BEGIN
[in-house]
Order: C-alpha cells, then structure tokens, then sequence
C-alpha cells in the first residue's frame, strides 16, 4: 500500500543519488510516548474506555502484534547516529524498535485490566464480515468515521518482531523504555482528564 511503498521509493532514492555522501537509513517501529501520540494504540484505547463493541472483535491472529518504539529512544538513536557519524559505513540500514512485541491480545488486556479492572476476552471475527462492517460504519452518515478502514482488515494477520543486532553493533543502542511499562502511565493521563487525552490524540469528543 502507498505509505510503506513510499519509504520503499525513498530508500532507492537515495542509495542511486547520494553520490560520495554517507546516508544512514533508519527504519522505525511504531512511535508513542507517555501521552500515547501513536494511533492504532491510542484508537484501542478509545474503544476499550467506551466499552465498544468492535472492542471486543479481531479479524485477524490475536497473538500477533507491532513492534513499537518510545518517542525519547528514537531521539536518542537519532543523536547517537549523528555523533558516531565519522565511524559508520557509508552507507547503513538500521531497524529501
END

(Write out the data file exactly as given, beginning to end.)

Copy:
[in-house]
Order: C-alpha cells, then structure tokens, then sequence
C-alpha cells in the first residue's frame, strides 16, 4: 500500500543519488510516548474506555502484534547516529524498535485490566464480515468515521518482531523504555482528564 511503498521509493532514492555522501537509513517501529501520540494504540484505547463493541472483535491472529518504539529512544538513536557519524559505513540500514512485541491480545488486556479492572476476552471475527462492517460504519452518515478502514482488515494477520543486532553493533543502542511499562502511565493521563487525552490524540469528543 502507498505509505510503506513510499519509504520503499525513498530508500532507492537515495542509495542511486547520494553520490560520495554517507546516508544512514533508519527504519522505525511504531512511535508513542507517555501521552500515547501513536494511533492504532491510542484508537484501542478509545474503544476499550467506551466499552465498544468492535472492542471486543479481531479479524485477524490475536497473538500477533507491532513492534513499537518510545518517542525519547528514537531521539536518542537519532543523536547517537549523528555523533558516531565519522565511524559508520557509508552507507547503513538500521531497524529501